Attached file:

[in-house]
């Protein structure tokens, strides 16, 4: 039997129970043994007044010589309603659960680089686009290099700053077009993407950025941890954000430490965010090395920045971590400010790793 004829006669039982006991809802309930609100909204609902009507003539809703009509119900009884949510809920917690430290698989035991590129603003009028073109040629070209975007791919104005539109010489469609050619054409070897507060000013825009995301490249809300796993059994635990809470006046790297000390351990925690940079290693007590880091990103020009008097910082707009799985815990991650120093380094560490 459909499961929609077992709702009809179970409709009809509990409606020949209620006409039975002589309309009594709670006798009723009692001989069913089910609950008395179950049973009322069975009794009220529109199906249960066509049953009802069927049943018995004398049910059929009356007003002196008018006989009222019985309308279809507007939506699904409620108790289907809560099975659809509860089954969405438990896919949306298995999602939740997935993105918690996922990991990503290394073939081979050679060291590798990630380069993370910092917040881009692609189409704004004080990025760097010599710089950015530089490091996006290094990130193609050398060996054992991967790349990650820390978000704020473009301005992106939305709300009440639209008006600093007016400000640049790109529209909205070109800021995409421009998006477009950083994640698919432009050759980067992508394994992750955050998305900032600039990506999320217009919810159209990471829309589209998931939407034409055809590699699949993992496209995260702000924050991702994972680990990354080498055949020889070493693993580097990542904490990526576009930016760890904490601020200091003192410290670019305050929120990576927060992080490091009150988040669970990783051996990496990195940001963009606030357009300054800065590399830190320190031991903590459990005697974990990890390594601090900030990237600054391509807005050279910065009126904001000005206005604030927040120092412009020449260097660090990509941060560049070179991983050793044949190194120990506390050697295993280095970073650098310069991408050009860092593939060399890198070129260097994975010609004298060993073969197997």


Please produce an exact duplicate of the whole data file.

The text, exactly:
[in-house]
């Protein structure tokens, strides 16, 4: 039997129970043994007044010589309603659960680089686009290099700053077009993407950025941890954000430490965010090395920045971590400010790793 004829006669039982006991809802309930609100909204609902009507003539809703009509119900009884949510809920917690430290698989035991590129603003009028073109040629070209975007791919104005539109010489469609050619054409070897507060000013825009995301490249809300796993059994635990809470006046790297000390351990925690940079290693007590880091990103020009008097910082707009799985815990991650120093380094560490 459909499961929609077992709702009809179970409709009809509990409606020949209620006409039975002589309309009594709670006798009723009692001989069913089910609950008395179950049973009322069975009794009220529109199906249960066509049953009802069927049943018995004398049910059929009356007003002196008018006989009222019985309308279809507007939506699904409620108790289907809560099975659809509860089954969405438990896919949306298995999602939740997935993105918690996922990991990503290394073939081979050679060291590798990630380069993370910092917040881009692609189409704004004080990025760097010599710089950015530089490091996006290094990130193609050398060996054992991967790349990650820390978000704020473009301005992106939305709300009440639209008006600093007016400000640049790109529209909205070109800021995409421009998006477009950083994640698919432009050759980067992508394994992750955050998305900032600039990506999320217009919810159209990471829309589209998931939407034409055809590699699949993992496209995260702000924050991702994972680990990354080498055949020889070493693993580097990542904490990526576009930016760890904490601020200091003192410290670019305050929120990576927060992080490091009150988040669970990783051996990496990195940001963009606030357009300054800065590399830190320190031991903590459990005697974990990890390594601090900030990237600054391509807005050279910065009126904001000005206005604030927040120092412009020449260097660090990509941060560049070179991983050793044949190194120990506390050697295993280095970073650098310069991408050009860092593939060399890198070129260097994975010609004298060993073969197997």